Jepson Flora Project: Jepson Interchange    

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Jepson Interchange (more information)
©Copyright 1993 by the Regents of the University of California
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Ronald L. Hartman (except Silene)

Annual, biennial, perennial herb, rarely dioecious, taprooted or rhizome generally slender
Leaves simple, generally opposite; stipules generally 0; petiole generally 0; blade entire, sheath generally 0
Inflorescence: cyme, generally open; flowers few–many or flower solitary and axillary; involucre generally 0
Flower generally bisexual, radial; hypanthium sometimes present; sepals generally 5, ± free or fused into a tube, tube generally herbaceous between lobes or teeth; awns generally 0; petals generally 5 or 0, generally tapered to base (or with claw long, blade expanded), entire to 2–several-lobed, blade generally without scale-like appendages (inner surface), generally without ear-like lobes at base; stamens generally 10, generally fertile, generally free, generally from ovary base; nectaries generally 0; ovary superior, generally 1-chambered, placentas basal or free-central, styles 2–5 or 1 and 2–3-branched
Fruit: capsule or utricle (rarely modified, dehiscent), generally sessile
Seeds: appendage generally 0
Genera in family: 85 genera, 2400 species: widespread, especially arctic, alpine, temp, n hemisphere; some cultivated (Agrostemma, Arenaria, Cerastium, Dianthus, Gypsophila, Lychnis, Saponaria, Silene, Vaccaria ).


Annual, ± prostrate, taprooted
Leaves opposite below, alternate above; stipules 0.4–1 mm, ovate to deltate, scarious, ciliate, white; blade oblanceolate to obovate; vein 0–1
Inflorescence: cyme, axillary; flowers 3–10, dense, ± sessile
Flower: hypanthium cup-like, not abruptly expanded above; sepals 5, 0.6–1.2 mm, free, lanceolate to oblong, hairy, margin entire, herbaceous; petals 0; fertile stamens 2–5, sterile stamens 4–5, ± 0.5 mm, ± thread-like, arising from hypanthium rim; styles 2 or 2-branched in upper 2/3, 0.1–0.4 mm
Fruit: utricle, obovoid
Seed 1, dark reddish brown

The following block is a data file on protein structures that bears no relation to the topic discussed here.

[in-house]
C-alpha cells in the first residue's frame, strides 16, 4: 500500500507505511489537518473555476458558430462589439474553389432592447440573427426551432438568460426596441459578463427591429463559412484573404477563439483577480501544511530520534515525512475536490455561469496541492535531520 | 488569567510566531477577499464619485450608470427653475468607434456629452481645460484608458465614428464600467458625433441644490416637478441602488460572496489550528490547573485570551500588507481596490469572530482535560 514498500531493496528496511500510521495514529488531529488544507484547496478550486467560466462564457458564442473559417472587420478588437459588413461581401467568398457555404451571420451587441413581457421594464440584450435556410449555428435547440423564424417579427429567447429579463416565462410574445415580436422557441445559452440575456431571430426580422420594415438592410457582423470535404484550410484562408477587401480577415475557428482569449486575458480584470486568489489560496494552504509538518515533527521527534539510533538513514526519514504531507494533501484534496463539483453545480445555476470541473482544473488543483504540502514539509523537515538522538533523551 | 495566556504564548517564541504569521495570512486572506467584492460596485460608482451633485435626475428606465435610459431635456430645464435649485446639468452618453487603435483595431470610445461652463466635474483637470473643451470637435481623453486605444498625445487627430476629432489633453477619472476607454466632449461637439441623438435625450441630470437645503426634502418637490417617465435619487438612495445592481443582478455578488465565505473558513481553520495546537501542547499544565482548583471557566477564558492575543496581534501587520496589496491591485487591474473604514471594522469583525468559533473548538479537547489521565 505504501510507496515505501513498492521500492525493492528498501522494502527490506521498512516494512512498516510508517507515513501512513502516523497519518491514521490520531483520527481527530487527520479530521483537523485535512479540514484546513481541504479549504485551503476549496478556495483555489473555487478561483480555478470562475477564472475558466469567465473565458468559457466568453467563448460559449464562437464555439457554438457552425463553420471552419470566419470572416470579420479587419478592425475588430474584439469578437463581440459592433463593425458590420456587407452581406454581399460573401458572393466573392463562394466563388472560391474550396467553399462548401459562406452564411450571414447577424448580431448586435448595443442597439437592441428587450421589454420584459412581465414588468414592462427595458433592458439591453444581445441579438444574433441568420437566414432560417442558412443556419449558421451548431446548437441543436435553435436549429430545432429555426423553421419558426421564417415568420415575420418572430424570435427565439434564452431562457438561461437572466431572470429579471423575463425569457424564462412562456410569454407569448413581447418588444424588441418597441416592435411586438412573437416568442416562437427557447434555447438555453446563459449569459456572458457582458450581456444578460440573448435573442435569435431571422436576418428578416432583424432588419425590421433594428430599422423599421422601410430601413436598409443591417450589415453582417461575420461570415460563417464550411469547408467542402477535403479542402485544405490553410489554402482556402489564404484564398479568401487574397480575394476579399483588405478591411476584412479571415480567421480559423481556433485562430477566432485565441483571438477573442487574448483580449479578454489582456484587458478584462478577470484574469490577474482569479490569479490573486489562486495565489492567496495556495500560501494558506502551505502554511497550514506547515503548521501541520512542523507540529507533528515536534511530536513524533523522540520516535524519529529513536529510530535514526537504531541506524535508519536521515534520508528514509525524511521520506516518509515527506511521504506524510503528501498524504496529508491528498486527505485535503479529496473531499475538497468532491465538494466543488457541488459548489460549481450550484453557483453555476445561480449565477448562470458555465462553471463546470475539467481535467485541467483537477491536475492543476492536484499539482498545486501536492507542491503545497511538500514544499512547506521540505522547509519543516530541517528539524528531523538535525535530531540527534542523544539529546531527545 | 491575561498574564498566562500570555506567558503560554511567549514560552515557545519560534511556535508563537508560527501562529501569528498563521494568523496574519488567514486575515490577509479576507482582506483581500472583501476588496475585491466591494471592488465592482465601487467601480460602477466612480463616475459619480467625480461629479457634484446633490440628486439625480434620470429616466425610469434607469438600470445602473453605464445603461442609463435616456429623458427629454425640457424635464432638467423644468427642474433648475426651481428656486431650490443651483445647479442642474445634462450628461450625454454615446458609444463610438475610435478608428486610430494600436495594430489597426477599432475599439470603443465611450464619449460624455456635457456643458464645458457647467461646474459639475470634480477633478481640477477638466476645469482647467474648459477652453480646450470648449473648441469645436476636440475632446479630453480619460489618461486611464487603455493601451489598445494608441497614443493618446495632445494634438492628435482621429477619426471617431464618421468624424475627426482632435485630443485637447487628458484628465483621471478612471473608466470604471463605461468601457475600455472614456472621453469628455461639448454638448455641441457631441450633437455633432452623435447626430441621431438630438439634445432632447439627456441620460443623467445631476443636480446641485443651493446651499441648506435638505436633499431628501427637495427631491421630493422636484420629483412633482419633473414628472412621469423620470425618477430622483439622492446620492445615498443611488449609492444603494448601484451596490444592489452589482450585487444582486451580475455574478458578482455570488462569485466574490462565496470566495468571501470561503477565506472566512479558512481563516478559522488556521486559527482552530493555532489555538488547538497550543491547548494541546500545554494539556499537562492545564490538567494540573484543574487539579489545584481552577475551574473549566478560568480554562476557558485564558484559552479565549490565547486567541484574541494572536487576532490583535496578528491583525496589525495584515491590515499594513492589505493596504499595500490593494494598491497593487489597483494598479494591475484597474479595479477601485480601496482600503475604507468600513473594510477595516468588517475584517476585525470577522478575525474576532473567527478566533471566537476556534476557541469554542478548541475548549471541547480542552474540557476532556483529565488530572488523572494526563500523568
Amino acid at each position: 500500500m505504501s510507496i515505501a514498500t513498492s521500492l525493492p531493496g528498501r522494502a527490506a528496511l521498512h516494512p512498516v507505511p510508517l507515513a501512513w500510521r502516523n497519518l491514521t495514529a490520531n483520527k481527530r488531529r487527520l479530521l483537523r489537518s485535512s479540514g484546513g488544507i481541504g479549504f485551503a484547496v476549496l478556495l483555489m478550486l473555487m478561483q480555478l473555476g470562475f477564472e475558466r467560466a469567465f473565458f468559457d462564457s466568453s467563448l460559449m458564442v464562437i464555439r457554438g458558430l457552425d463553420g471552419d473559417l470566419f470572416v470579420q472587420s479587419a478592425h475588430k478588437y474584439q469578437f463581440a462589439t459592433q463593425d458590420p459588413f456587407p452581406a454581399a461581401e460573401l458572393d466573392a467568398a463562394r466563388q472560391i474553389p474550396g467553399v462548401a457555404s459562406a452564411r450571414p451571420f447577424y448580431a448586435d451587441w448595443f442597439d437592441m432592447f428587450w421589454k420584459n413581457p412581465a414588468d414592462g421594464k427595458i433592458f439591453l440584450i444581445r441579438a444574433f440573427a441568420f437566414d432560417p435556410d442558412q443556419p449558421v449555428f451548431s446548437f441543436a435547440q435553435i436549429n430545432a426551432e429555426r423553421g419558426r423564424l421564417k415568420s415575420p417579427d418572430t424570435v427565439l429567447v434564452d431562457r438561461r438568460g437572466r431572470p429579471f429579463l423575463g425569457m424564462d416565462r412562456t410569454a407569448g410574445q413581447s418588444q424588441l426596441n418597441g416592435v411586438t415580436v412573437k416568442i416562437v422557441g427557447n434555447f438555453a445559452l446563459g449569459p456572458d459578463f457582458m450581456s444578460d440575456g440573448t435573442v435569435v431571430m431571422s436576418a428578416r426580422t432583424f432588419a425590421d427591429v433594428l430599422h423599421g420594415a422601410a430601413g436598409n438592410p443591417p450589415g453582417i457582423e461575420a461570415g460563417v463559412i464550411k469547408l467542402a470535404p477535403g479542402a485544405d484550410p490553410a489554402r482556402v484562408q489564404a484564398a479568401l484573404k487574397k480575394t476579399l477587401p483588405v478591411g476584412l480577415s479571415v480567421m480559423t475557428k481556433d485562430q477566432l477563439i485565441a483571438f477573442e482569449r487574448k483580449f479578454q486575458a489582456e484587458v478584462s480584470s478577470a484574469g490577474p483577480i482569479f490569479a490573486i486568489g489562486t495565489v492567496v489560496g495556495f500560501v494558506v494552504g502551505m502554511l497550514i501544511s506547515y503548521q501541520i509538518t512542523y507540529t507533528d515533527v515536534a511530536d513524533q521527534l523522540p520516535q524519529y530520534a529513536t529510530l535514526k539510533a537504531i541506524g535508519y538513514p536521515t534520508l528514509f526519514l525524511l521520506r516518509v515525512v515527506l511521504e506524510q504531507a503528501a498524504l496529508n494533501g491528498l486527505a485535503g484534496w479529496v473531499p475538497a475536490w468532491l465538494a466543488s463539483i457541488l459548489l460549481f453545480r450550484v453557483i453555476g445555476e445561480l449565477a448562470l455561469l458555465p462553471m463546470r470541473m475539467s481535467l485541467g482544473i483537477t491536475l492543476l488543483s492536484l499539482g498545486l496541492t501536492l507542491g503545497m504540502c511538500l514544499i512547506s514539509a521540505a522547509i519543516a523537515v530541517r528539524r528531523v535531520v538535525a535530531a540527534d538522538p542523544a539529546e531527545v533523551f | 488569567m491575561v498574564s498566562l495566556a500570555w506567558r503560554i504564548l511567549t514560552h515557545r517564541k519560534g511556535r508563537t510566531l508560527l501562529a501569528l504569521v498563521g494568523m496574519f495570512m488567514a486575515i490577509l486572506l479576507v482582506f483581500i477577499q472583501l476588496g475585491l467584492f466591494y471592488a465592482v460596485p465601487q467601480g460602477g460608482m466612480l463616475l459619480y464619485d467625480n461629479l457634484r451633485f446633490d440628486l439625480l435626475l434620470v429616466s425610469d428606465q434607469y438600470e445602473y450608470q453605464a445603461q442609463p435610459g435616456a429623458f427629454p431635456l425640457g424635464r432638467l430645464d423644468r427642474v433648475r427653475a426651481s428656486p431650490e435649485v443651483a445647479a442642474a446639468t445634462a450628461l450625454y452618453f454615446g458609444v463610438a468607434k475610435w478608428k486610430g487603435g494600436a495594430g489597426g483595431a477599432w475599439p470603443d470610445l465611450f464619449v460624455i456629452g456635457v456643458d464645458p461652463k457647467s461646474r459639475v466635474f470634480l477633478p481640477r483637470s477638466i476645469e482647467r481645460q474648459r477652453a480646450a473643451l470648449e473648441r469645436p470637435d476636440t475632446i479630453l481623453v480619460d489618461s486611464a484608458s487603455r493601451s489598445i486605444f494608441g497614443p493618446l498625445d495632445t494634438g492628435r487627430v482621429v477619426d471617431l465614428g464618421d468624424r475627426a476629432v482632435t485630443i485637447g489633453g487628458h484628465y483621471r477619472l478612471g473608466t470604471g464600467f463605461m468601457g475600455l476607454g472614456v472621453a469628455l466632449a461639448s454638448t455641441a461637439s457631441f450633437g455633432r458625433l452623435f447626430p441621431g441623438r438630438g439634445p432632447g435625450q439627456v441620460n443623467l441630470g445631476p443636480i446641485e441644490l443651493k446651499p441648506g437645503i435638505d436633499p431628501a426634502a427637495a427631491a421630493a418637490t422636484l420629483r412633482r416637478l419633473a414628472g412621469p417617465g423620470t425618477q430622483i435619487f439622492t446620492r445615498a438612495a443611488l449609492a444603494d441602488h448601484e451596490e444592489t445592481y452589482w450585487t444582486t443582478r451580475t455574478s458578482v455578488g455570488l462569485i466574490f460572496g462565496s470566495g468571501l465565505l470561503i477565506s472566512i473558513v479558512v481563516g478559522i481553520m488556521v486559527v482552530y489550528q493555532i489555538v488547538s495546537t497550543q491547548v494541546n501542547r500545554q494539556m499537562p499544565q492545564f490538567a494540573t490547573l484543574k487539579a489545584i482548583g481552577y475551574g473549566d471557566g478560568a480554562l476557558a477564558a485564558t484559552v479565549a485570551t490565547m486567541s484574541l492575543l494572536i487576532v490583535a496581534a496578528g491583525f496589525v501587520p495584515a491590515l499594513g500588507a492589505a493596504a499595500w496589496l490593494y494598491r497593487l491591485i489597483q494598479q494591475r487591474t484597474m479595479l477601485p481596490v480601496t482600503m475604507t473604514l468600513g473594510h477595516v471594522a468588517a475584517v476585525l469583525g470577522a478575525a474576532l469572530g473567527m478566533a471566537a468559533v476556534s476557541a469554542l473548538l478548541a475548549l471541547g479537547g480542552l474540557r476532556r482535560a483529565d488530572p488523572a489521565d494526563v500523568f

Species in genus: 20 species: Eur, s Asia, Africa
Etymology: (Latin: rupture, 1 sp. being a supposed cure)
Reference: [Chaudhri 1968 Meded Bot Mus Herb Rijks Univ Utrecht 285:297–398]


H. hirsuta L.

Stem generally 4–20 cm
Leaf: stipules 0.4–1 mm; blade 1–13 mm
Inflorescence: flowers 3–8
Flower: sepals ± equal to unequal; stamens 2–5; styles 2 or 2-branched
Fruit minutely papillate
Seed ± compressed, smooth; margin with prominent rim
Ecology: Disturbed, sandy or clay soils
Elevation: < 1750 m.
Bioregional distribution: Klamath Ranges, c&s Sierra Nevada Foothills, c High Sierra Nevada, San Joaquin Valley, San Francisco Bay Area, South Coast
Distribution outside California: native to s Europe, n Africa, sw Asia


subsp. cinerea (DC.) Cout.

Stem generally 5–20 cm
Inflorescence: flowers 3–8
Flower ± 1.2–1.8 mm; hairs of 2 sizes, long hairs 1/2–2/3 X sepals, tips of some or all hooked or tightly coiled, short hairs 1/4–1/3 X sepals, generally on hypanthium, tips recurved; sepals in fruit ± unequal; stamens 2–3; styles 2, 0.2–0.4 mm
Seed 0.5–0.6 mm
Chromosomes: 2n=36
Ecology: Disturbed areas, alkaline hills, clay flats
Elevation: < 800 m.
Bioregional distribution: s Sierra Nevada Foothills, c High Sierra Nevada, San Joaquin Valley, San Francisco Bay Area, South Coast
Distribution outside California: native to s Europe, n Africa, sw Asia
Synonyms: H. c. DC.; Paronychia pusilla Greene
Possibly best treated as separate sp.

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bioregional map for HERNIARIA%20hirsuta%20subsp.%20cinerea being generated
YOU CAN HELP US make sure that our distributional information is correct and current. If you know that a plant occurs in a wild, reproducing state in a Jepson bioregion NOT highlighted on the map, please contact us with that information. Please realize that we cannot incorporate range extensions without access to a voucher specimen, which should (ultimately) be deposited in an herbarium. You can send the pressed, dried collection (with complete locality information indicated) to us (e-mail us for details) or refer us to an accessioned herbarium specimen. Non-occurrence of a plant in an indicated area is difficult to document, but we will especially value your input on those types of possible errors (see automatic conversion of distribution data to maps).

Retrieve Jepson Interchange Index to Plant Names entry for Herniaria hirsuta subsp. cinerea
Retrieve dichotomous key for Herniaria
Overlay Consortium of California Herbaria specimen data by county on this map
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